As previously disclosed, the staff of the Securities and Exchange Commission has begun an informal inquiry into the
Company's stock option practices, and the U.S. Attorney for the Southern District of New York has also requested information
on the subject. The Company is continuing to cooperate with these agencies. While the Company cannot predict the outcome
of these matters, it does not believe that they will have a material adverse impact on its financial position or results of
At the end of the third quarter, the Company operated a total of 2,104 retail stores in all 50 states, the District of Columbia,
Puerto Rico, U.S. Virgin Islands, 10 Canadian provinces and Mexico. Through its HD Supply(SM) businesses, The Home Depot
is also one of the largest diversified wholesale distributors in the United States, with more than 950 branches in the United
States and Canada offering products and services for building, improving and maintaining homes, businesses and municipal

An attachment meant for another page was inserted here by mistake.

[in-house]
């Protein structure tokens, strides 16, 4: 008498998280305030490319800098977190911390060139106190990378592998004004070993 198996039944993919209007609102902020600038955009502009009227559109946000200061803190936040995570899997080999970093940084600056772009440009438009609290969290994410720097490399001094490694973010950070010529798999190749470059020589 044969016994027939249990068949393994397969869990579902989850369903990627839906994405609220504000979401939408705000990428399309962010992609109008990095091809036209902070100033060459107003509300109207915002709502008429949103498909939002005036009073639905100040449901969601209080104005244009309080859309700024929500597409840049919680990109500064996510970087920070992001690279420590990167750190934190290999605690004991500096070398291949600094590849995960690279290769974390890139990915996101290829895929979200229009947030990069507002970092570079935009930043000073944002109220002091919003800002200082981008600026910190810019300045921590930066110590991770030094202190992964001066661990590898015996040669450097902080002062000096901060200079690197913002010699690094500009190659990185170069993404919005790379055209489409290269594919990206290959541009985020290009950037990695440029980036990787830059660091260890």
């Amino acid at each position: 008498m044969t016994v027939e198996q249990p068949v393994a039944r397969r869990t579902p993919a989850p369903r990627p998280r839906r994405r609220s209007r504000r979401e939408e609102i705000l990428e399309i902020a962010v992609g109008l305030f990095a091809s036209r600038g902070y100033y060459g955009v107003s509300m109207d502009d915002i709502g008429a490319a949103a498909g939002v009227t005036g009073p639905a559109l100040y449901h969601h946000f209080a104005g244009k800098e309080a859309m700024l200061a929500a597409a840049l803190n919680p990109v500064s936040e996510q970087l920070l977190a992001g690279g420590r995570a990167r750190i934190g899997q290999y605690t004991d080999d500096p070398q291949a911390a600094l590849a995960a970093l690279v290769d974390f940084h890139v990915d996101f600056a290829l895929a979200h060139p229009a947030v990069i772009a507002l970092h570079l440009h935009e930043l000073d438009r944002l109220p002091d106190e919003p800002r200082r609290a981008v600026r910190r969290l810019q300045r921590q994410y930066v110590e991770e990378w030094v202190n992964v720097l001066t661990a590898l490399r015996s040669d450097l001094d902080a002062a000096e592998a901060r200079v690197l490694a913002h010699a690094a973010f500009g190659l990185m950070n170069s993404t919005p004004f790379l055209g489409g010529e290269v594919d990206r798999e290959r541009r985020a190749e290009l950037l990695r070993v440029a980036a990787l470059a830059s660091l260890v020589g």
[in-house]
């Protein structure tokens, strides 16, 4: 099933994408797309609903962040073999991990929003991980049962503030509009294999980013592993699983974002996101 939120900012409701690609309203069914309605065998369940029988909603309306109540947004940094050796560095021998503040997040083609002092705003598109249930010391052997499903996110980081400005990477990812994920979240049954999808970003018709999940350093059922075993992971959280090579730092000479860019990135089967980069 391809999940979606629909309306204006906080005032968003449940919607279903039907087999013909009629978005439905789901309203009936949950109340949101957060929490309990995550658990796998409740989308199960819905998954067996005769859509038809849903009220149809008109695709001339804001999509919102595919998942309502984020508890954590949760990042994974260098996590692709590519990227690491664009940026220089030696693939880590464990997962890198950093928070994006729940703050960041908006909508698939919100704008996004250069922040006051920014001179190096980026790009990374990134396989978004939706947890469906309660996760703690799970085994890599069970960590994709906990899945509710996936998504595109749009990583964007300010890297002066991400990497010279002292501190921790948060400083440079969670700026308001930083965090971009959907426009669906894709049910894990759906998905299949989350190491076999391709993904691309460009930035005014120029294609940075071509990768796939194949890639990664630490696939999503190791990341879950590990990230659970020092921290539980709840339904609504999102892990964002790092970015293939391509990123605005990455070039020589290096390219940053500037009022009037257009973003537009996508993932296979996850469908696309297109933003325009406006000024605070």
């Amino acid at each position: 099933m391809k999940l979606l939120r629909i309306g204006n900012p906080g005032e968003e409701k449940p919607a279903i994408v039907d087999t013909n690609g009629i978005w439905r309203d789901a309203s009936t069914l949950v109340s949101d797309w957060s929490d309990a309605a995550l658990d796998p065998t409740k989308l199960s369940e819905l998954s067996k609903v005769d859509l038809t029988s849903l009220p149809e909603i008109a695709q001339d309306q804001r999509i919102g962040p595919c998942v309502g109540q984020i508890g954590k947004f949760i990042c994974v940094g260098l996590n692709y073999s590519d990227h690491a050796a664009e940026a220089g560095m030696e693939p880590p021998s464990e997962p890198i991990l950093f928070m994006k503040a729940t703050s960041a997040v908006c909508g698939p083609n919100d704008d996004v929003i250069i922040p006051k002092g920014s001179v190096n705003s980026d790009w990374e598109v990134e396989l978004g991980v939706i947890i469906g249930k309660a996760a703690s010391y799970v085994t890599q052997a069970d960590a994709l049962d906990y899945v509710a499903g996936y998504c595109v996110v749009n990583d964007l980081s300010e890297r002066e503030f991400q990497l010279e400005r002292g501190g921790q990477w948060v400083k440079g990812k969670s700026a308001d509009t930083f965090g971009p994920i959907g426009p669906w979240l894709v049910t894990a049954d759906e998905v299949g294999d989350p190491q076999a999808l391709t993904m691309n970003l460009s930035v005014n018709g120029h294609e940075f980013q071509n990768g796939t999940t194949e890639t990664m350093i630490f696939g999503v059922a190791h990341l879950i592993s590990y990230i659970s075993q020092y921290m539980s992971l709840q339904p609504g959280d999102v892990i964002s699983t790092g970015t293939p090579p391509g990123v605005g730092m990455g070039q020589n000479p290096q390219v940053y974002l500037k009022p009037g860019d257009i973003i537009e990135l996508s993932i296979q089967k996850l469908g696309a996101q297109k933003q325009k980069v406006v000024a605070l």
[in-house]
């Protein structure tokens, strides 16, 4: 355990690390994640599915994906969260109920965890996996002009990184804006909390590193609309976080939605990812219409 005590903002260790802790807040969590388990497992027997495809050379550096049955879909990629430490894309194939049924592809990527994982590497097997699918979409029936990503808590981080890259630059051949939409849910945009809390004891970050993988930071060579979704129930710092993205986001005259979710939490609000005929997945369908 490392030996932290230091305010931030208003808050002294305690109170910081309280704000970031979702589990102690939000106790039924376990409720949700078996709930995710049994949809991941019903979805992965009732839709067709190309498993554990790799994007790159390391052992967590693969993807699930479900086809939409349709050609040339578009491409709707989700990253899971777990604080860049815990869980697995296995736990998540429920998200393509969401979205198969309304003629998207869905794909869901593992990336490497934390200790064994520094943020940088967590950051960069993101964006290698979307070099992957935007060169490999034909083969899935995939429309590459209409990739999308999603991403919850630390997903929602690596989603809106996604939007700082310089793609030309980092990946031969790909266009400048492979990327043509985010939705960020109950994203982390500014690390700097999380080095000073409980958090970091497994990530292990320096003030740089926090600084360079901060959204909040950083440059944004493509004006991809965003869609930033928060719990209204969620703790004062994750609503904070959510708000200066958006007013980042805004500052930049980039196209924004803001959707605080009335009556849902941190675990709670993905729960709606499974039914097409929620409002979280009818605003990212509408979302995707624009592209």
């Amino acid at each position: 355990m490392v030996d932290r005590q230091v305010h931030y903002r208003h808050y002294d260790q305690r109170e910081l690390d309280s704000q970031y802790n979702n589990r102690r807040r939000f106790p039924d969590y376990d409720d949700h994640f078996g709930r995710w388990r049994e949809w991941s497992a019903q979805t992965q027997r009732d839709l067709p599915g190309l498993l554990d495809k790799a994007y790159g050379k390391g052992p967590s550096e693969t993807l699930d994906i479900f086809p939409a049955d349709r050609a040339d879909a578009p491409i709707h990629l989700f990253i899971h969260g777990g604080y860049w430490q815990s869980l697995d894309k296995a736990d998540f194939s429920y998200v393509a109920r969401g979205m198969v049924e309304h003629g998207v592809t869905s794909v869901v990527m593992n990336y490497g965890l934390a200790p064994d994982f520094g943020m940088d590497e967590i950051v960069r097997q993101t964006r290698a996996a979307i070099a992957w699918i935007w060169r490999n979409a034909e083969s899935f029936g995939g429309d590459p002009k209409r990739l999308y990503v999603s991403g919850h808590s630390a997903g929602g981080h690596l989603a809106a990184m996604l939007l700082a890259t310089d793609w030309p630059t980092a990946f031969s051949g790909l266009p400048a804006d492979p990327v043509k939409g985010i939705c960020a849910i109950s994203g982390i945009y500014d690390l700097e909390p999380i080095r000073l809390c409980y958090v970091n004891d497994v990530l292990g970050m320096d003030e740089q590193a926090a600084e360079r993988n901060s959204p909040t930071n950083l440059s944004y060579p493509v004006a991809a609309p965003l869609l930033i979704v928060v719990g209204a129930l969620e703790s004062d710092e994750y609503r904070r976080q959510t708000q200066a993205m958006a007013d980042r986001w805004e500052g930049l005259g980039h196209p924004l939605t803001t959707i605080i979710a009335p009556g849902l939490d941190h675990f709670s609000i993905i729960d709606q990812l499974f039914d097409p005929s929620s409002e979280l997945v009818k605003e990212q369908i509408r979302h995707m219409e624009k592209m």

infrastructures. In fiscal 2005, The Home Depot had sales of $81.5 billion and earnings of $5.8 billion. The Company employs
approximately 355,000 associates and has been recognized by FORTUNE magazine as the No. 1 Most Admired Specialty
Retailer and the No. 13 Most Admired Corporation in America for 2006. The Home Depot's stock is traded on the New York
Stock Exchange (NYSE: HD) and is included in the Dow Jones industrial average and Standard & Poor's 500 index. HDE
Certain statements contained herein may be "forward-looking statements" as defined in the Private Securities Litigation Reform
Act of 1995. These statements are based on currently available information as of their dates and are subject to risks and
uncertainties that may cause actual results to differ materially. Information regarding these risks and uncertainties is contained
in the Company's periodic filings with the Securities and Exchange Commission, including the Company's most recently filed
Annual Report on Form 10-K. Forward-looking statements speak only as of their respective dates, and the Company
specifically disclaims any obligation to update them except as may be required under the federal securities laws.
SOURCE The Home Depot
Financial Community, Diane Dayhoff, Senior Vice President, Investor Relations,
+1-770-384-2666, or firstname.lastname@example.org, or News Media, Jerry Shields,
+1-770-384-2741, or email@example.com, or Ron DeFeo, +1-770-384-3179, or
firstname.lastname@example.org, all of The Home Depot